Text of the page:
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If You’re Fighting Climate Change, You Must Also Fight Voter Suppression

Election workers accept mail in ballot from voters at drive-through mail ballot drop off site at NRG Stadium on October 7, 2020 in Houston, Texas. Gov. Gregg Abbott  issued an executive order limiting each Texan county to one mail ballot drop-off site. (Go Nakamura/Getty Images)
Election workers accept mail in ballot from voters at drive-through mail ballot drop off site at NRG Stadium on October 7, 2020 in Houston, Texas. Gov. Gregg Abbott issued an executive order limiting each Texan county to one mail ballot drop-off site. (Go Nakamura/Getty Images)

We are witnessing voter suppression in real time.

Black and brown communities in Georgia are being forced to wait up to 11 hours to vote. Voters in Harris County, Texas — home to Houston, the most populous city in Texas — have one location to drop off their absentee ballots. That’s 4.7 million people, most of whom are people of color, with one place for ballot drop-off.

The president himself is promoting false claims about election fraud and ominously calling on his supporters to "to go into the polls and watch very carefully."

These suppression efforts of course have direct and devastating impacts on communities of color and on our poorest neighborhoods. What may be less obvious is that voter suppression is also terrible for people who care most about clean air, clean water and climate change. It’s devastating for the environmental movement.

Systemic racism and voter suppression are nothing new; they have a centuries-long and sordid history in the U.S. Yet in 2013, when the U.S. Supreme Court gutted the Voting Rights Act of 1965, it was like someone stepped on the gas pedal. Since then, almost 1,700 polling places have closed, disproportionately in communities of color. The Brennan Center for Justice recently released a study showing that Latino voters now wait, on average, 46% longer to vote than white voters. Black voters wait on average 45% longer.

Voters line up outside of State Farm Arena, Georgia's largest early voting location, for the first day of early voting in the general election on October 12, 2020 in Atlanta, Georgia. (Jessica McGowan/Getty Images)
Voters line up outside of State Farm Arena, Georgia's largest early voting location, for the first day of early voting in the general election on October 12, 2020 in Atlanta, Georgia. (Jessica McGowan/Getty Images)

This is voter suppression and racial oppression plain and simple. It’s harder to vote if you’re Black or brown. This glaring disparity drains power from communities of color.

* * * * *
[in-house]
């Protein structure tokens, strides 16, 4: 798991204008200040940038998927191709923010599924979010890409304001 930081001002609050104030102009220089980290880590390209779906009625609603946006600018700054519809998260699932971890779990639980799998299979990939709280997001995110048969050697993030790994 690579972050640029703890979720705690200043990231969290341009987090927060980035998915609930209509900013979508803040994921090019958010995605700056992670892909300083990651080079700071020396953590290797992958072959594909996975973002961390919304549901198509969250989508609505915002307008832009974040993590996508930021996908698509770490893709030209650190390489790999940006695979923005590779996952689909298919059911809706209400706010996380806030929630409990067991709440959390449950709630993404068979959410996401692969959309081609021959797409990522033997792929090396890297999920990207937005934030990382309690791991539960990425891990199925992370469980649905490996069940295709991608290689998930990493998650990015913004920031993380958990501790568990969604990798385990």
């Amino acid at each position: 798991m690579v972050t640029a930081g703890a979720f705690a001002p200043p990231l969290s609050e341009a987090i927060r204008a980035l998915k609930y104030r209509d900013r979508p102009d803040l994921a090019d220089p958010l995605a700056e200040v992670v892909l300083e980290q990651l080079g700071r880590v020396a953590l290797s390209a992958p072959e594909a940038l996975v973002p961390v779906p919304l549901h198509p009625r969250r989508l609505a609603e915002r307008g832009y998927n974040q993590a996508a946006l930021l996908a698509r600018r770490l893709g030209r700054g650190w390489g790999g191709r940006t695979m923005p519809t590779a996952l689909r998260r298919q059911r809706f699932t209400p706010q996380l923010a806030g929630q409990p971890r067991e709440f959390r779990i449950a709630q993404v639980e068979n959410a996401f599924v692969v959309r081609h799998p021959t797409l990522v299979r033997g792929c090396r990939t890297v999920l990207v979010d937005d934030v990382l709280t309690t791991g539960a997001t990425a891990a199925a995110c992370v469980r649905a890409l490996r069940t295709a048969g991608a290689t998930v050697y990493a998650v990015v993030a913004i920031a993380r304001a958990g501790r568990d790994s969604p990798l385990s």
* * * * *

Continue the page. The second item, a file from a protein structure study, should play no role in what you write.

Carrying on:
The resulting damage is straightforward, if not widely appreciated. Our research at the Environmental Voter Project shows that people who care deeply about the environment are more likely to be people of color, people who make less than $50,000 a year and younger voters.

This isn’t surprising. These are the same people who are most affected by pollution and the climate crisis. They are also the people most likely to have power plants in their communities and live in communities with the highest asthma rates. Even COVID-19’s disproportionate impact on communities of color can be linked to higher rates of exposure to air pollution, as a recent study by Boston University and Massachusetts Attorney General Maura Healey found.

Taken in total, this means that the very same people who care most about the environment — people of color, poor people and young people — not only live with the lion’s share of society’s pollution, but they are also the most frequent targets of voter-suppression efforts. Thus, whether intentional or not, voter suppression directly undermines the environmental movement’s power. When it is harder for historically disenfranchised people to vote, it is harder for environmentalists to vote.

So what does this mean for the environmental movement?

The first and most obvious thing is to understand that environmental justice is racial justice. But we must also understand that the inverse is true too — almost any racial injustice, including voter suppression, depletes the power of the environmental movement. These are not parallel paths, they are inextricably linked.

Any person who cares about our climate must also fight to end the structural racism that exists in our country.

We environmentalists fight daily to protect humanity, but every fight we enter is also a choice about who we work to protect. Will we fight for the privileged or the oppressed, the heard or the unheard, those who bear the brunt of environmental impacts or those who don't?

Any person who cares about our climate must also fight to end the structural racism that exists in our country.

We are waging a long-term battle to end structural racism and oppression. But we’re also engaged in a short-term battle with a very real deadline: November 3.

Early voting has begun. Black and brown Americans are being denied their voice and their rights right now. If you care about environmental justice, you must also fight for voting rights. Voter suppression is not only a poisonous assault on civil rights, it's an assault on our collective efforts to protect the planet.

We cannot sit on the sidelines. Help people make a plan to vote. Support voter protection efforts. Volunteer to be a poll watcher.

We need to act. If we do, we’ll strengthen not only our democracy, but also our planet’s chance for survival.

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Nathaniel Stinnett Twitter Cognoscenti contributor
Nathaniel Stinnett is the founder and executive director of the Environmental Voter Project.

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